Fresh from his latest collaboration with Terry Pratchett on the Long Earth sequence Stephen Baxter now returns to the mysteries and challanges first hinted at in his acclaimed novel PROXIMA.
In PROXIMA we discovered ancient alien artifacts on the planet of Per Ardua - hatches that allowed us to step across light years of space as if we were stepping into another room. The u...more
I'm talking universal death under the theory that there is a finite number of universes in a multi-verse, meaning that somewhere along the line the bubble is going to pop when it runs up against the wall. It's a very fascinating theory and it even makes a ton of sense because infinite is a very irrational number.
So what does this mean fo ...more
The idea of mutliple dimensions and possible outcomes of history is ver ...more
From the publisher: “In PROXIMA we discovered ancient alien artifacts on the planet of Per Ardua – hatches that allowed us to step across light years of space as if we were stepping into another room. The universe opened up to us. Now in ULTIMA the con ...more
In a way, it's hard to review Ultima without also referring to Proxima, since it's a direct continuation of the story and doesn't make much sense without Proxima as context. The story picks up where Proxima left off, with Yuri Eden, Stef Kalinski, and the ColU trying to make sense of where the hatch they entered on Per Ardua has taken them...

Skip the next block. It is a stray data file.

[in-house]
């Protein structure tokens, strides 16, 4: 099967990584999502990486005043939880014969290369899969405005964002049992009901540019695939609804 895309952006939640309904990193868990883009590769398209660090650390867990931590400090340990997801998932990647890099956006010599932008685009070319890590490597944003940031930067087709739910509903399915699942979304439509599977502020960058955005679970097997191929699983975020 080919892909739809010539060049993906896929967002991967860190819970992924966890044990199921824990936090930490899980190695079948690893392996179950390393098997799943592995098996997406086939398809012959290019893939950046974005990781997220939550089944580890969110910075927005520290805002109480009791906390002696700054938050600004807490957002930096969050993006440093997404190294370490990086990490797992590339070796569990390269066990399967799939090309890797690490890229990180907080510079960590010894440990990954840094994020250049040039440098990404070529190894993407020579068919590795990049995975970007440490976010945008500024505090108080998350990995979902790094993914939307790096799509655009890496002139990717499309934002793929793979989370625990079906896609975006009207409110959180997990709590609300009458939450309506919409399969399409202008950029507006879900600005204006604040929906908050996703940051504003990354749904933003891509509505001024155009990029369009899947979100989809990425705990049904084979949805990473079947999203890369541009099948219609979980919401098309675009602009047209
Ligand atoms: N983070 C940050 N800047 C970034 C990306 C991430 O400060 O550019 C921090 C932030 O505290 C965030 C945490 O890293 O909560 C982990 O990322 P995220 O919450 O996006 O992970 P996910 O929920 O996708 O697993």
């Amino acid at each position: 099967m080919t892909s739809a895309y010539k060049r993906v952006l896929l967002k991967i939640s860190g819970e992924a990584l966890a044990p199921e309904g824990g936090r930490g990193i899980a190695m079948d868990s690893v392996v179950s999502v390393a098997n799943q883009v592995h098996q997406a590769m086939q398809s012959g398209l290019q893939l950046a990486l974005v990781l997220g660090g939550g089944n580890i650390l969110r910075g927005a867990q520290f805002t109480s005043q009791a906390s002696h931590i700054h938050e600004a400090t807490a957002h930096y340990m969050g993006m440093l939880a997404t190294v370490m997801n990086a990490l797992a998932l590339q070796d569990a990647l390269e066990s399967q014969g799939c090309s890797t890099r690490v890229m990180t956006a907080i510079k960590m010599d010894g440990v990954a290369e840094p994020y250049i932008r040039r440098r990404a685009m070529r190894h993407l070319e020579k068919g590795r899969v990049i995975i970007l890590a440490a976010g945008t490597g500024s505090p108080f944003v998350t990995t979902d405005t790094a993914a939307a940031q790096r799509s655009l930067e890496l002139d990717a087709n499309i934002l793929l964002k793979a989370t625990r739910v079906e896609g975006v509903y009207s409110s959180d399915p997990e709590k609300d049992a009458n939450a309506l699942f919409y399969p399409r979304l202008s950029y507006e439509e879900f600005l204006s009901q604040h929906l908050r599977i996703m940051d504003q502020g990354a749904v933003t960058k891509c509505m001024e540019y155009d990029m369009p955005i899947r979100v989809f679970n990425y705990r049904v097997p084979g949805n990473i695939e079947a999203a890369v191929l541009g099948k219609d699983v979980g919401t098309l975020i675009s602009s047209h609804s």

If the writ ...more
This takes up from the end of the first book, Proxima where: the key characters, counting in two machine entities, have escaped the coming cataclysm of the Nail into a hatch, emerging in a timeline where Rome, the empire, has continued on into space by the immense energies of the kernels. In this civilization, they must find a way to, first, survive, then next, escape. Before ...more
If the afterword of Ultima was anything to go by then Baxter had a lot of fun researching the alternate histories that fill this book. But Wiki-walks and What-if’s do not a novel make and there was a lot missing from this book that would make it a satisfying read.
I went into Ultima with high hopes having only finished Proxima a couple of weeks before. I was ready to find out what happened to the characters I’d gotten to know and see how Baxter resolved all of the threads he’d s ...more
This is the second book in the Proxima series, and I did not read the first. This was a distinct disadvantage for me, and I may not be judging the series fairly. My interest was in trying Stephen Baxter, a well-known and well-regarded science fiction author that I hadn't gotten to yet.
Weirdly, this is the second book in quick succession that I've read that takes the idea of a Roman empire that never fell. In this case, the Roma ...more
Proxima ends with a cliffhanger, and Ultima starts from that point. Be warned that anything more I say about Ultima will be a spoiler with regard to Pr ...more
I feel like this is as far as we can go in this story without getting silly or boring. Ultima was a nice closing of the long arc story line.
Over all, I really did enjoyed it for the most part.